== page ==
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Just found you. About time you started using the internet. I need to talk to you. Call me or just come down- I'll give you safe passage with the doorwards. Or I can send a car for you. I know you don't like Chicago, but this is important. You should get a cell phone. Call me.
"So I've got one for you," Ella said.
They were driving along the hilly, winding roads that led south to her father's house. A week had passed since their visit to Christine, and she had heard little from Christopher in the intervening days. It had been her father who called first, inviting them both to the house for dinner. Something in the tone of his voice had suggested to Ella that her father had spoken with Christopher at length before laying any plans.
"Hmm?" Christopher was driving, eyes distant behind rimless sunglasses.
"A Fortean event. I looked him up after I got back home. Weird guy."
"Most interesting people are."
"It's not exactly rain-of-blood weird. I know what happened. It's more of just a weird set of coincidences."
"In the business, we call them synchronicities," Christopher said.
She stared at him for a long moment, then broke up laughing. She put her hands over her mouth, but couldn't stifle the giggles. Christopher raised his eyebrows in polite curiosity, and she held up a hand until the got her laughter under control.
"Sorry," she said, when she could breathe again. "Sorry. That was just-" She stifled another giggle. "Just too much. See, what happened was-"
She had walking on campus at night, taking the narrow walking path that cut between the architecture building and the library-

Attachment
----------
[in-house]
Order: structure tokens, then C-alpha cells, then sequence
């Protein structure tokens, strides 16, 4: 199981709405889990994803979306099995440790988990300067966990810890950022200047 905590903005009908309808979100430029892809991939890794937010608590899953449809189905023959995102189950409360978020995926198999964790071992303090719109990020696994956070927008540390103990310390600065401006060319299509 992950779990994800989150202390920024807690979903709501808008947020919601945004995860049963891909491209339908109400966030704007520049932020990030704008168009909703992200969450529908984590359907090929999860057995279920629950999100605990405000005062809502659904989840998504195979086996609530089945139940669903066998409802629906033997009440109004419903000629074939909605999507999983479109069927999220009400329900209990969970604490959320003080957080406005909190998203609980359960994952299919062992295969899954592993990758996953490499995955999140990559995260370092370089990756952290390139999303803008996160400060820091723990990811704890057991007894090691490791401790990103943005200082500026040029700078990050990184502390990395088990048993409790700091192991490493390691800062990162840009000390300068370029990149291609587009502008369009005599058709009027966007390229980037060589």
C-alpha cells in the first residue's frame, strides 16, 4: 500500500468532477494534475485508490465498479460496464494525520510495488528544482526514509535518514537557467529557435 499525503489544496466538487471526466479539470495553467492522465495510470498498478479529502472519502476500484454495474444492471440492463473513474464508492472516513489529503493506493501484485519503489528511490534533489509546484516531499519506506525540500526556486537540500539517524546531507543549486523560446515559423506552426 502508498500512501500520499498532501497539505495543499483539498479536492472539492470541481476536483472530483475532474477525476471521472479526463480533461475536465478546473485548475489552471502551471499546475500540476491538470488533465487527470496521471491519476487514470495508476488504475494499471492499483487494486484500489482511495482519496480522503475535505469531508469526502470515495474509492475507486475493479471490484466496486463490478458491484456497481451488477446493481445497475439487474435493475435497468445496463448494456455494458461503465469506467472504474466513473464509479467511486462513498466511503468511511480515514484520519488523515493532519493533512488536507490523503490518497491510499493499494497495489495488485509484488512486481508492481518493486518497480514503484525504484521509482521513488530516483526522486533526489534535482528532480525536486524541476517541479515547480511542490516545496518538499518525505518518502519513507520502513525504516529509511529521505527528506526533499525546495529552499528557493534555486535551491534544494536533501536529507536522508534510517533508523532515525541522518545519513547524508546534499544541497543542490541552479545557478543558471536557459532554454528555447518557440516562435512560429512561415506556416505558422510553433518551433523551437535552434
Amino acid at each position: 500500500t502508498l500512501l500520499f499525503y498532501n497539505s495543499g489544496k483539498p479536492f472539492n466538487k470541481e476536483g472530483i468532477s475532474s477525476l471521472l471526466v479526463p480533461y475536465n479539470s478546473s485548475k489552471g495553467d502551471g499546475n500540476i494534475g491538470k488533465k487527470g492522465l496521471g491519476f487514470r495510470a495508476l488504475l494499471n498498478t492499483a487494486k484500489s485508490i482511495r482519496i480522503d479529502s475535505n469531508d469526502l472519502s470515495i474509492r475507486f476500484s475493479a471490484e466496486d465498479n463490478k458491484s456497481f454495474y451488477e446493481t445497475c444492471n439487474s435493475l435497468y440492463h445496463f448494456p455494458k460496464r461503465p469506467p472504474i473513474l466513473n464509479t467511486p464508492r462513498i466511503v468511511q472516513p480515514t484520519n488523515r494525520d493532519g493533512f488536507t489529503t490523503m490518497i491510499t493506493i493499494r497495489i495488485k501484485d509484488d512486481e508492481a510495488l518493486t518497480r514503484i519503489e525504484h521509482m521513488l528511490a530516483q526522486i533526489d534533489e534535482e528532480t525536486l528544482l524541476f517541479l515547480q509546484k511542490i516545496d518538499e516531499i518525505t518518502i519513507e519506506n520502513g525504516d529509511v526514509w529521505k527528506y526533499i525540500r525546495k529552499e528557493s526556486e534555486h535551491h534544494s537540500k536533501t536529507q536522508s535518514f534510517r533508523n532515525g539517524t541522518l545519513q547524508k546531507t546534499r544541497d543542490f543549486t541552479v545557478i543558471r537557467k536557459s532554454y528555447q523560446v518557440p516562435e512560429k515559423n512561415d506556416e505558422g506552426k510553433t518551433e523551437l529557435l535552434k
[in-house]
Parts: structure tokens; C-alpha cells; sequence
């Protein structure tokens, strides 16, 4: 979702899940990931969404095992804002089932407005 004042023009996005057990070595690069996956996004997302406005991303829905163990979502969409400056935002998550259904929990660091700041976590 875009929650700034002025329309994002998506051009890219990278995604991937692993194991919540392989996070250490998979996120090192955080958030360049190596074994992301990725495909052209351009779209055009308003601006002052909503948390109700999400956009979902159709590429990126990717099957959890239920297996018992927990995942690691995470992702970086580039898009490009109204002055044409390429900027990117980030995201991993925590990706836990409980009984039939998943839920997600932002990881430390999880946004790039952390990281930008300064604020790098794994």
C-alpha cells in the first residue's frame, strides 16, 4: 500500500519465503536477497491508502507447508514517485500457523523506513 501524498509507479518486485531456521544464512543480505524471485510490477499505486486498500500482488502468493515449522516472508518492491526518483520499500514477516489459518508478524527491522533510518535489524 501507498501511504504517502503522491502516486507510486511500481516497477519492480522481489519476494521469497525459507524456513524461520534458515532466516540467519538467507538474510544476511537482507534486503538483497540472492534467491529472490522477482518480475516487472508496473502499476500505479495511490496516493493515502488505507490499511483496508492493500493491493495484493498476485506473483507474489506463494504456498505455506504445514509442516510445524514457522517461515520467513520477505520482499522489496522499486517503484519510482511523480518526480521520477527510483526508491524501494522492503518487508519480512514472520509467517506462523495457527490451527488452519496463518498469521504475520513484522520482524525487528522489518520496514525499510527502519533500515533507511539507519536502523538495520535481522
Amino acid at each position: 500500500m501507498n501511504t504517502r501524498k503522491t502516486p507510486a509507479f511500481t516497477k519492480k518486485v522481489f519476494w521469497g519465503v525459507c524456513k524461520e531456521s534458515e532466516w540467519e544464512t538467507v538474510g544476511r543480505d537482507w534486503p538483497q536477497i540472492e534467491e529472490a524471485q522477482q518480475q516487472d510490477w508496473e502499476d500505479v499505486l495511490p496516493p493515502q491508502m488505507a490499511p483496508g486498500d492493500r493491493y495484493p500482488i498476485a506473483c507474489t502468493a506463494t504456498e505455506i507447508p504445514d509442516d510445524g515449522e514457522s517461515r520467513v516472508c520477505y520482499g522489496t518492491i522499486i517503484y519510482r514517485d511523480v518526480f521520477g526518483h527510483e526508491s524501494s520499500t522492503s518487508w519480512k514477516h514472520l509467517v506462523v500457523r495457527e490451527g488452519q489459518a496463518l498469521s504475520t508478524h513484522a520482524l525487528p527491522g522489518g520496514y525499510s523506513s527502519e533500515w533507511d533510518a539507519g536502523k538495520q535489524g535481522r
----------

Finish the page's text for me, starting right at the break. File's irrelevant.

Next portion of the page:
She paused before a pool of shadow, where the path cut through the low, rolling hill on which the buildings sat. She had been reading Fort in her free time, and this had led her, by circuitous routes, to Jacques Vallee and John Keel. This had the effect of subtly raising her level of paranoia, despite anything her rational mind had to say in the matter. She paused, staring at the alley. The hill rose on either side to above head-height, bounded by retaining concrete walls that cut off the glare of the streetlights.
She hitched her satchel up on her shoulder and walked into the enveloping dark, resolutely not thinking about inexplicable and unimaginable forces massing around her.
Which was why, when the huge shape passed over her head, she started violently, her heart triphammering in her chest.
The human-shaped shadow flew over her at speed, its boots missing her forehead by inches, and crashed into the far wall. It rebounded and fell to the ground with a thud.
Ella stood frozen on the spot, trying desperately to regain control of her traitor body. The crisis, whatever it was, seemed to be over, but the poisons kept flowing into her, adrenalin locking up her muscles and pouring fire into her veins. She waited for her brain to reset and begin operating normally again. It had just been- she had just been so-
The crumpled shape groaned and rolled over.
Her paralysis broke, and she went over and knelt down next to the would-be Spring-Heeled Jack. It turned out to be a young man in dark pants and shirt, his hair held back in a tight bun. He rolled onto his back and looked up at her.